In a previous post, I described my first way of making mayonnaise with a stick blender using 1 large egg and 250ml of sunflower oil. Although this original method is fine if you have large eggs, it doesn’t tend to work so well if you have younger hens laying smaller eggs. I also wanted a way of making larger quantities and so I developed the method shown on this page.
The mayonnaise only takes a couple of minutes to make. As long as you use large eggs at room temperature, the mayonnaise will set properly. If you have smaller eggs, then I recommend you use three, blending two together in the first part of the process and using the third in the second stage.
The key to success is to slowly raise and lower the stick blender, using a circular motion to incorporate all of the mixture thoroughly. This method works best if you use the long tall jar that comes with the stick blender.
Here is a link to the video of me making this mayonnaise:
250ml or a cup of sunflower oil
2 large eggs at room temperature
2 teaspoons Dijon mustard
2 pinches of salt
4 large cloves of garlic
Put one of the eggs, the garlic cloves, sunflower oil, mustard and salt into the tall blender bowl.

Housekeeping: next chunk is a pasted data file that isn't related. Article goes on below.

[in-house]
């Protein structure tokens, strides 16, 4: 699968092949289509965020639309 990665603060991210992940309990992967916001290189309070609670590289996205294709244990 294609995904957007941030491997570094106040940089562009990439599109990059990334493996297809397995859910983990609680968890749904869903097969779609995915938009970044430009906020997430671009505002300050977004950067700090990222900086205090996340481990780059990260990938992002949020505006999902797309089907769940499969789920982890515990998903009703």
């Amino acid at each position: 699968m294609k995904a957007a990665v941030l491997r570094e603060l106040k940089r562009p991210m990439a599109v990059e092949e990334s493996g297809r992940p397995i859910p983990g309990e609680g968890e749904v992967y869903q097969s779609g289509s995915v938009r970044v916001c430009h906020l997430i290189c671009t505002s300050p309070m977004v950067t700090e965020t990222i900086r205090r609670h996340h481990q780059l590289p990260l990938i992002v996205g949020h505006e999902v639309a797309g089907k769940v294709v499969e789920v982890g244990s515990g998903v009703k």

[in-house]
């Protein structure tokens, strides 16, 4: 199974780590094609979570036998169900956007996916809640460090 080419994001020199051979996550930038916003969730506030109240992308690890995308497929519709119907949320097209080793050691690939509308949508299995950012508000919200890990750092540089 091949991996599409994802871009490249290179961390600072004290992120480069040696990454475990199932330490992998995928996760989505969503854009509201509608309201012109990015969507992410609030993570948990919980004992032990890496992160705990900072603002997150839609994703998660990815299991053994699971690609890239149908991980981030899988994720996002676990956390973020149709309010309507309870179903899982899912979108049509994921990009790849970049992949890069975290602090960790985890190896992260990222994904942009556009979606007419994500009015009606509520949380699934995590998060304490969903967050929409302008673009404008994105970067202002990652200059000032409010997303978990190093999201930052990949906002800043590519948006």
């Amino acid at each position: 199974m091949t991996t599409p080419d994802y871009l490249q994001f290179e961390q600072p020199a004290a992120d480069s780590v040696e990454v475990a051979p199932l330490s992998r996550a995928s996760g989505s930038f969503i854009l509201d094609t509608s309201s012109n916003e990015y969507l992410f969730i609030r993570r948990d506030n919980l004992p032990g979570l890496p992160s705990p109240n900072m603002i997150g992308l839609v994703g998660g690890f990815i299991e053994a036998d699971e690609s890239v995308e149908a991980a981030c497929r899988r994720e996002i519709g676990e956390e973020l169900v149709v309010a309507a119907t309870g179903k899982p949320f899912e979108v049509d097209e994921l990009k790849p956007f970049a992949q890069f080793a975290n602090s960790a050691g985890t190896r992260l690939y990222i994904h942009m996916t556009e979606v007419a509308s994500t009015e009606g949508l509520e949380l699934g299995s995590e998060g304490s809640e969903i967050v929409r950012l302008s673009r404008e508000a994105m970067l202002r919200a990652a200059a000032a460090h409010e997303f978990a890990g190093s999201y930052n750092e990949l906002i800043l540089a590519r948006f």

Using the stick blender, quickly blend all of the ingredients together on the fastest setting possible.
Crack in the second egg.
Gently lower the stick blender to the bottom directly over the egg yolk.
On the fastest setting of the blender, blend for a couple of seconds.
Slowly lift and lower the blender, first by about 5mm and then 10mm.
Continue blending, gradually raising the blender by a couple of centimetres each time.
As you lift and lower the blender, use a circular motion from front to back.
You should be able to see how mixture lightens at the bottom of the bowl as the mixture turns into mayonnaise.
This is a basic recipe for preparing red cabbage. It is also possible to add some chopped ginger and garlic to the sesame oil before adding the cabbage and then sprinkling some sesame seeds over before serving.
Chinese-style Red Cabbage
This is a quick and easy recipe for preparing red cabbage.
Red cabbage, finely shredded
Heat the sesame oil in a sauté pan.
Add the cabbage, season with salt and toss well